What will I get out of this course?
You will learn that you don’t need to be or become an economist to understand the basic principles and concepts essential for economic sustainability.
You will be provided with a basic text book and discussion guide that explains the essential principles and concepts without resorting to economic jargon, charts, and graphs.
You will learn that economic sustainability is inextricably interrelated with social and ecological sustainability, while economic value is fundamentally different from social and ethical values.
You will discover that any thoughtful person, in collaboration with other thoughtful people, can learn the essentials of economic sustainability in a matter of days, not weeks or years.
In the process of collaborative learning, you will learn ways of sharing what you have learned with your students or colleagues, without being self-conscious about what you have yet to learn.
The conveners of the Crash Course, John Ikerd and Lonnie Gamble, have extensive experience with educational programs related to both economics and sustainability and have facilitated a number of similar collaborative learning experiences. That said, you will also learn from other members of the class and from others in the community, as much of the learning will take place outside the classroom in community of Fairfield, IA.
Fairfield is a thriving, entrepreneurial community that is also paving the way for numerous sustainability initiatives in Iowa. In 2003, a report by the National Center for Small Communities selected Fairfield as a recipient of The Grassroots Rural Entrepreneurship Award, saying that the city "has become recognized as one the nation’s most entrepreneurial small towns." Mayor Ed Malloy describes the city's agenda for sustainability as "aggressive," and includes a Green Strategic Plan covering everything from conservation, local farms, local food, alternative transportation, and bike paths and trails.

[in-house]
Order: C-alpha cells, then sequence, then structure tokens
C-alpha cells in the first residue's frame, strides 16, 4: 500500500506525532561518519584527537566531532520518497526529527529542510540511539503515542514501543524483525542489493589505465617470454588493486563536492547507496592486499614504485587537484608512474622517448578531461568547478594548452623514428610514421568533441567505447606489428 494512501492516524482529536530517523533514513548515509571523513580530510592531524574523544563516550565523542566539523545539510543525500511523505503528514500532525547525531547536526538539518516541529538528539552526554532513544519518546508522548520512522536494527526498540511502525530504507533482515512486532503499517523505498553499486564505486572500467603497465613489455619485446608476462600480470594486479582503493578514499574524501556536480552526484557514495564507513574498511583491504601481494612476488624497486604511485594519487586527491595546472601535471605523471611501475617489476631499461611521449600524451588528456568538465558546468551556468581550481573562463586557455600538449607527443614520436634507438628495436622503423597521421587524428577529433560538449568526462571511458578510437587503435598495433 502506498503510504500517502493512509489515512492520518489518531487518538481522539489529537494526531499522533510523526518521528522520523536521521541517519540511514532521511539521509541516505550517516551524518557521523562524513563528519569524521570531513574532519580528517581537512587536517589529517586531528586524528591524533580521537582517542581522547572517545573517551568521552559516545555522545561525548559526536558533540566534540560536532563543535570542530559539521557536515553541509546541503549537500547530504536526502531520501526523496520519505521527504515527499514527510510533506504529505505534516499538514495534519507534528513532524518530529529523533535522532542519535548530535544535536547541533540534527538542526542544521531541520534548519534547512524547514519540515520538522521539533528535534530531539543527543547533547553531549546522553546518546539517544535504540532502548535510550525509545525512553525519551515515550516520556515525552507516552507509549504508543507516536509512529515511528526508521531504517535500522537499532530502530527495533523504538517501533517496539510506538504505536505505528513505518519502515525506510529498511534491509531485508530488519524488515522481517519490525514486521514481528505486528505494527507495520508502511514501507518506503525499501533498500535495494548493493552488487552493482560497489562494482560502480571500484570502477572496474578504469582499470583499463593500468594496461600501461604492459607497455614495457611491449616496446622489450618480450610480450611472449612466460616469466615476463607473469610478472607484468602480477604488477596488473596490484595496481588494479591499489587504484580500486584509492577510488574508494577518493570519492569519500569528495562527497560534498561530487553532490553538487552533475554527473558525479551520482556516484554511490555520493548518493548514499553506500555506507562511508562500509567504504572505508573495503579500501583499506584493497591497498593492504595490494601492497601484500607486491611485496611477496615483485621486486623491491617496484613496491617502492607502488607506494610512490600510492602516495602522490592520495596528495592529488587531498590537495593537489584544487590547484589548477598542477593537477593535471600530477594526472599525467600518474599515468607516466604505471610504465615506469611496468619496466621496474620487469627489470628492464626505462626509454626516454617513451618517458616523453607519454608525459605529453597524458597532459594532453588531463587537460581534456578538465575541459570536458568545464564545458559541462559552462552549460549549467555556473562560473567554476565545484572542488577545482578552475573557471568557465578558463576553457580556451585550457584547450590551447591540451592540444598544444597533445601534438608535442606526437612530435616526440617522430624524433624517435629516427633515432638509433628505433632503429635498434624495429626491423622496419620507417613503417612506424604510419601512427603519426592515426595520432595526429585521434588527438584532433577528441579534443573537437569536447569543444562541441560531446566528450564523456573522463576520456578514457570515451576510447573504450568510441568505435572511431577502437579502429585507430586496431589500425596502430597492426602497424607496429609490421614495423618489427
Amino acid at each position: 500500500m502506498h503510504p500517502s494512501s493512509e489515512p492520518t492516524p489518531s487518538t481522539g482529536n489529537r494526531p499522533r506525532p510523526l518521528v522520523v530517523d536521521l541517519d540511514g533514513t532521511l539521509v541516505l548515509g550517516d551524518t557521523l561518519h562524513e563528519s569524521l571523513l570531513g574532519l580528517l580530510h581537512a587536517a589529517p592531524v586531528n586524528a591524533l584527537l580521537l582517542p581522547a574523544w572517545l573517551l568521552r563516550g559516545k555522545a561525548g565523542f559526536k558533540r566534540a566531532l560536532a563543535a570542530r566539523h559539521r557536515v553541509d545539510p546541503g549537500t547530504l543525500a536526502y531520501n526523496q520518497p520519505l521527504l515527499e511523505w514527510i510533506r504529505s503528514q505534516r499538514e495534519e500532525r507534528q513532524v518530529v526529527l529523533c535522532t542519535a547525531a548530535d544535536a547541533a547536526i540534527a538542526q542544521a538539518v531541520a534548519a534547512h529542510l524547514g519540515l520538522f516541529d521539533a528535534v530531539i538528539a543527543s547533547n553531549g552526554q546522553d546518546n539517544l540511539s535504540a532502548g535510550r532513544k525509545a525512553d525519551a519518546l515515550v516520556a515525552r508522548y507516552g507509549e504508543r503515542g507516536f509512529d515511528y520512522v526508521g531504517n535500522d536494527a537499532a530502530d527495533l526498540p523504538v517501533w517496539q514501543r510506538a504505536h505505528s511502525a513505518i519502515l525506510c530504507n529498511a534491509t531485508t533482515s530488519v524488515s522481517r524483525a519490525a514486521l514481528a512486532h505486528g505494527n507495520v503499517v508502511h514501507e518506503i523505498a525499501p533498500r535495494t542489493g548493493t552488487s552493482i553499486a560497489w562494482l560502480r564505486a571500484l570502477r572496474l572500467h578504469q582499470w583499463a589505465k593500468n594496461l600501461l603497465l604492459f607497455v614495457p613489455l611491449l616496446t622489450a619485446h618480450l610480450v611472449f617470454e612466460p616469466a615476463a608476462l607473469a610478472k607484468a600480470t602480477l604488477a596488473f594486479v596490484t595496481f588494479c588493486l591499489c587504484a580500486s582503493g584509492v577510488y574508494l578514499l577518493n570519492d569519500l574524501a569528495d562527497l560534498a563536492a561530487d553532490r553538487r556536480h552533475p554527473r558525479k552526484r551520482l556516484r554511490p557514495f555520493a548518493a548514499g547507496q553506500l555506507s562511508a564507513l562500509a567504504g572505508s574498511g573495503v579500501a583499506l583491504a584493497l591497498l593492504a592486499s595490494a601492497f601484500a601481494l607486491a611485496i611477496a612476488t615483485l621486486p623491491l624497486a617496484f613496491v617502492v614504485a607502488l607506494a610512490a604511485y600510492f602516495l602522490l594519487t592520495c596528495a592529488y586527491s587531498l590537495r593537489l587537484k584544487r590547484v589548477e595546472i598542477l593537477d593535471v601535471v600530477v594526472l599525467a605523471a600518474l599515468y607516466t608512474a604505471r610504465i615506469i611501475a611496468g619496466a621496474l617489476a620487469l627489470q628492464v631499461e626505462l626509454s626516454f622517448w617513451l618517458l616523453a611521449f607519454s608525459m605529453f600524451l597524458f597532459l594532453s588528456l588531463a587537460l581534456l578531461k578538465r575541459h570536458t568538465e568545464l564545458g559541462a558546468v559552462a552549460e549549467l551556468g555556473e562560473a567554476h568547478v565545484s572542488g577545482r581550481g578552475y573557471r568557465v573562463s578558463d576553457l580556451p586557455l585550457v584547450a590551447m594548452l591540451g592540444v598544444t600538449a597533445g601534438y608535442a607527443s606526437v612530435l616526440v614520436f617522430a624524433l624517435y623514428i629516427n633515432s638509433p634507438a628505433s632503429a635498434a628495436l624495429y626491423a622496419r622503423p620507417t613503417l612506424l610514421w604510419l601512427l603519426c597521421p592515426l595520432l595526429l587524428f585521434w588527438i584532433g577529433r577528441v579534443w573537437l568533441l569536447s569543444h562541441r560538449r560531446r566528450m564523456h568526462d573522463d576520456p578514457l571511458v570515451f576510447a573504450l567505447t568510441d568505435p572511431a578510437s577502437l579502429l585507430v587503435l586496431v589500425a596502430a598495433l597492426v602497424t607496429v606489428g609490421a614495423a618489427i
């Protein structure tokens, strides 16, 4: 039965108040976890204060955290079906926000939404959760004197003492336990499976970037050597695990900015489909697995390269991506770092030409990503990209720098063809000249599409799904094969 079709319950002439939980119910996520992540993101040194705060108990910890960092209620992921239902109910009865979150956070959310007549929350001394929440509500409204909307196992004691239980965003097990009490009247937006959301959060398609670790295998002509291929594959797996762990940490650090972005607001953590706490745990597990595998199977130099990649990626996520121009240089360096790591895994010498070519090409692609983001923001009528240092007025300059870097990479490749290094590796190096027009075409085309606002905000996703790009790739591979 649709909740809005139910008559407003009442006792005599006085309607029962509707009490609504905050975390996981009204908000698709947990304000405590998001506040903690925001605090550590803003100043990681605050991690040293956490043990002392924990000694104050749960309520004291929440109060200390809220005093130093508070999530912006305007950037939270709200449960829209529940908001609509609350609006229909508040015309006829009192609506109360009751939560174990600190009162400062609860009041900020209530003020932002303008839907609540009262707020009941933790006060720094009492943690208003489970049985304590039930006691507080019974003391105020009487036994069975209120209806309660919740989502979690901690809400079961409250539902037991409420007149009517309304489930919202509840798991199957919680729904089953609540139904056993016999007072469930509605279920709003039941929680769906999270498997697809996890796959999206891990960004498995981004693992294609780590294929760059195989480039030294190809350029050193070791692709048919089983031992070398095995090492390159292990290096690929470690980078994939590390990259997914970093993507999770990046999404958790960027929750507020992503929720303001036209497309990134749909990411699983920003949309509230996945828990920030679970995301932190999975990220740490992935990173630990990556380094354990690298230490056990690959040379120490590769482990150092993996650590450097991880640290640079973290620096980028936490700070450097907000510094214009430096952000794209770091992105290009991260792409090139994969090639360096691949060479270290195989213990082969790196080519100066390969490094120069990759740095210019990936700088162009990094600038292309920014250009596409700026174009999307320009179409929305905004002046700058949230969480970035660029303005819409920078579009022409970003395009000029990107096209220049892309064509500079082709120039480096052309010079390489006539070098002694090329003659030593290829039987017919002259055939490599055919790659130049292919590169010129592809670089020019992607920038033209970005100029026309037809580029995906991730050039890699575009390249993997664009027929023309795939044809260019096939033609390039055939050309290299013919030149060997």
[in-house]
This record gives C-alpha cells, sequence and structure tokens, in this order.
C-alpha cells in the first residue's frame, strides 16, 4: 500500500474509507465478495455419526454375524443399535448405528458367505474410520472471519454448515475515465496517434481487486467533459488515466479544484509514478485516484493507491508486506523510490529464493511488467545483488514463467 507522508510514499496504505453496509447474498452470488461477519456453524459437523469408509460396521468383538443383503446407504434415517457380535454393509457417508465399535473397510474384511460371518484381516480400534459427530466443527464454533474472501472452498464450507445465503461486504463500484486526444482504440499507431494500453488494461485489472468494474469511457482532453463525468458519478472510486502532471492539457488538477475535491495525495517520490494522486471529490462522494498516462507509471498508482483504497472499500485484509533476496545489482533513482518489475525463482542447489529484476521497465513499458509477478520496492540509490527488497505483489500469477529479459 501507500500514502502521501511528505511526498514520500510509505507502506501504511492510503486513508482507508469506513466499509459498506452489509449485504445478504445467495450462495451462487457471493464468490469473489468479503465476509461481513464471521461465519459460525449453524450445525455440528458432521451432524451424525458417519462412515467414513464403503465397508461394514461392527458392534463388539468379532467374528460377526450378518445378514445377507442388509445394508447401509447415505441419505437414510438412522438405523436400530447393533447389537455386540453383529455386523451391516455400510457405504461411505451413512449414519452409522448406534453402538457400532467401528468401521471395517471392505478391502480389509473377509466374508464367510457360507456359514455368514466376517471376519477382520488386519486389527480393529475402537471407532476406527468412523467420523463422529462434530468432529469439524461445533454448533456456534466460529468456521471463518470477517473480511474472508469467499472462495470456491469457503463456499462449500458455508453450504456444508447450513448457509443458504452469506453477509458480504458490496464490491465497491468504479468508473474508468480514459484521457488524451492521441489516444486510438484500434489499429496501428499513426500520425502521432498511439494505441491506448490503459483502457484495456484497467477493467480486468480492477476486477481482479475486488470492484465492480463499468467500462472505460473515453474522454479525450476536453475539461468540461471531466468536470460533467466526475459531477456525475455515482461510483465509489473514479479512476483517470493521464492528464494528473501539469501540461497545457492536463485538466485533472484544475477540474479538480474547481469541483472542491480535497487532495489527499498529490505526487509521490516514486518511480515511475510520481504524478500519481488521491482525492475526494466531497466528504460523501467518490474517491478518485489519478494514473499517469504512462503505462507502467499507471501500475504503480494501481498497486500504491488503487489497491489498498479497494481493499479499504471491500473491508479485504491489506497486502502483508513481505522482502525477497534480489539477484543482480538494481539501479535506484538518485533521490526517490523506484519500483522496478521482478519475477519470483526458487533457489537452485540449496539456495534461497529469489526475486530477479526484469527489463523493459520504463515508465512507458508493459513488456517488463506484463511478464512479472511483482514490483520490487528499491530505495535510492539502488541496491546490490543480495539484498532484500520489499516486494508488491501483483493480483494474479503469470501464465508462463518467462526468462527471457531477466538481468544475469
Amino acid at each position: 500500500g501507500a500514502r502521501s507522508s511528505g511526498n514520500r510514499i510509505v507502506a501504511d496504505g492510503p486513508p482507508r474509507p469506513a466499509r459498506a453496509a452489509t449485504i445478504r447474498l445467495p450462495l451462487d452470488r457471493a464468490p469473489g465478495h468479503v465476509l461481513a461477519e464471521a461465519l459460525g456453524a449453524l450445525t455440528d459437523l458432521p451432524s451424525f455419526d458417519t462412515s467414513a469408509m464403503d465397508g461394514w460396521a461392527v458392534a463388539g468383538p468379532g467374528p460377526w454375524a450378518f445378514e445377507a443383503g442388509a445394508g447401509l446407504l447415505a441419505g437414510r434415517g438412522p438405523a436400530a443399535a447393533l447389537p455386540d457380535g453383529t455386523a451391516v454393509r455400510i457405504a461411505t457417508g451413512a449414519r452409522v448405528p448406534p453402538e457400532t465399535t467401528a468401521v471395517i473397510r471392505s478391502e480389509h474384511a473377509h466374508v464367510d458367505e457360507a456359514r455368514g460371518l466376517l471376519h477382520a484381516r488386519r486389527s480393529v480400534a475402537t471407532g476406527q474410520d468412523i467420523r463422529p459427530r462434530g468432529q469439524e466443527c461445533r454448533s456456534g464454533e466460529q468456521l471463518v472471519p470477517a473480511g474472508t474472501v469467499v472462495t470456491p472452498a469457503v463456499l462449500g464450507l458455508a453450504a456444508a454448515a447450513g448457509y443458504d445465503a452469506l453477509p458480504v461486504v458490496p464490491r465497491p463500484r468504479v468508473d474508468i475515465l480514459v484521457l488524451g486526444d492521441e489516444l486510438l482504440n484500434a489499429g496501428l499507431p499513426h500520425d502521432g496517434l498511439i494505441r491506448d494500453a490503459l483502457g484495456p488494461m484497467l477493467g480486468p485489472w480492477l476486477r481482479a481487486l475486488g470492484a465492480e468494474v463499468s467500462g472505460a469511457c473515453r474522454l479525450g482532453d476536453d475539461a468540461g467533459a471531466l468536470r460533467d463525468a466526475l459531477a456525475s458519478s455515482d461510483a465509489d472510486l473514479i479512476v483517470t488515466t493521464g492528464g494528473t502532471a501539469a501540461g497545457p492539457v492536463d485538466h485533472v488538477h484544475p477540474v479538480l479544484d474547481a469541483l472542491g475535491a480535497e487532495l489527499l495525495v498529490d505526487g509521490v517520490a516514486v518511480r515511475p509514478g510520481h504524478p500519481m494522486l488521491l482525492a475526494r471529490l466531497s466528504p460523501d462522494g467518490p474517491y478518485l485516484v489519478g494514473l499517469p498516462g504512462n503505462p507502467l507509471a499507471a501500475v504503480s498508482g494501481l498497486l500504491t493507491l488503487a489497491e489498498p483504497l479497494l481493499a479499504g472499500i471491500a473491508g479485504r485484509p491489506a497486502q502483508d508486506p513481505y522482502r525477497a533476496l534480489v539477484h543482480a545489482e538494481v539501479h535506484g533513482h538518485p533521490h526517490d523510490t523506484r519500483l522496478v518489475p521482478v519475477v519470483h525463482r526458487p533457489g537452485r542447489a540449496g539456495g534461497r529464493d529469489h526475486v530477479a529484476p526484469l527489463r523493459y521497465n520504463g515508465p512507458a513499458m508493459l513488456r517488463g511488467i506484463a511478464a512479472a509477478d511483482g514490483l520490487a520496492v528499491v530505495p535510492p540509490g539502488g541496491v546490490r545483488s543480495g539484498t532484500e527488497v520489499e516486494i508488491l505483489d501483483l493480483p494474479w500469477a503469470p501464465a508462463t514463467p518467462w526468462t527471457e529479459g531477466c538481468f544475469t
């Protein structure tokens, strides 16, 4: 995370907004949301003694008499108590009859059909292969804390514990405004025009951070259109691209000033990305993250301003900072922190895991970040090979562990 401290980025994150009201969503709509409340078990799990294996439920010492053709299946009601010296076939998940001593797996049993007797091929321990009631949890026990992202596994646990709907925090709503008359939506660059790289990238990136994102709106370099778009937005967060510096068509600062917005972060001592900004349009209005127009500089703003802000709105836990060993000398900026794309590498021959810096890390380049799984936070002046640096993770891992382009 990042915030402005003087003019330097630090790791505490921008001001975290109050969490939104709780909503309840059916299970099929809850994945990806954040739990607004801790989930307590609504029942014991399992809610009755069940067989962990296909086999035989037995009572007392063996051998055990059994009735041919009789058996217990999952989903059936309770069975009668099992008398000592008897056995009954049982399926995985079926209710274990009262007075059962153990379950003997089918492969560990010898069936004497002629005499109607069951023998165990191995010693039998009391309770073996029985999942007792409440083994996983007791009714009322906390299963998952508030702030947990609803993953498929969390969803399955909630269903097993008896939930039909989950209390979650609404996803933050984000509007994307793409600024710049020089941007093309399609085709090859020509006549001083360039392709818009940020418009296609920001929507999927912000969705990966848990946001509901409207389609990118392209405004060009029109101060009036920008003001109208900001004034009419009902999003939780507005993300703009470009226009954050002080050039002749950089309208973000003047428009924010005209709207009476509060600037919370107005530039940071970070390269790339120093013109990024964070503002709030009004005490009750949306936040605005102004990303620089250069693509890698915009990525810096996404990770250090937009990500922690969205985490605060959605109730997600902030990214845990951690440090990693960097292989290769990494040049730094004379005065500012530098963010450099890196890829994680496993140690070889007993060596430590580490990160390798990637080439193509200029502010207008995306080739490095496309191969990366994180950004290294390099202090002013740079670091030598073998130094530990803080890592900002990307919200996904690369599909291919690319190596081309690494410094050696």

We hope to see you at the Crash Course in Fairfield this summer!
Sponsored by: Maharishi University of Management Sustainable Living Department
The Crash Course in Economic Sustainability For Non-Economists
June 5-9, 2013 – Fairfield, IA
John Ikerd & Lonnie Gamble
· Do you feel less confident and comfortable with economic concepts than with the ecological and social aspects of sustainability?
· Do wish you could take a course to learn the essentials of economic sustainability without a lot of the charts, graphs, and economic jargon?
· Do you wish you could take such a course but feel you don’t have the time or money?
If your answer is yes to more than one of these questions, you should consider participating in The Crash Course in Economic Sustainability for Non-Economists in Fairfield, IA, June 5-9, 2013.
Most people know there is something fundamentally wrong with what they have been told about economic sustainability. However, they don’t know enough about economics to challenge the fallacies of conventional economic thinking. The Crash Course will reinforce your intuition and common sense with logic and reason.
Most economists have either ignored economic sustainability or have made it so complicated that it takes a PhD in economics to comprehend.. They assume human imagination and creativity are capable of solving any problem we may create and finding a substitute for any resource we may degrade or deplete. Or they complicate the issue by trying to “internalize the externalities” by assigning economic values or prices to the negative social and ecological impacts of economic activities. Either way, most economists claim all we need to achieve sustainability is the economic incentive to do so. If this were true, our economy quite likely would already be sustainable, which it is not.
As a result, most people who conduct sustainability education programs skip lightly over the economic dimension of sustainability, hoping their students won’t ask too many questions. Some may refer their students to various sources that claim economic sustainability is actually more profitable than economic extraction and exploitation, or at least would be if we used government policies to “get the prices right.”
As a result, the sustainability movement continues to suffer from economic illiteracy. The Crash Course in Economic Sustainability addresses this problem directly and decisively.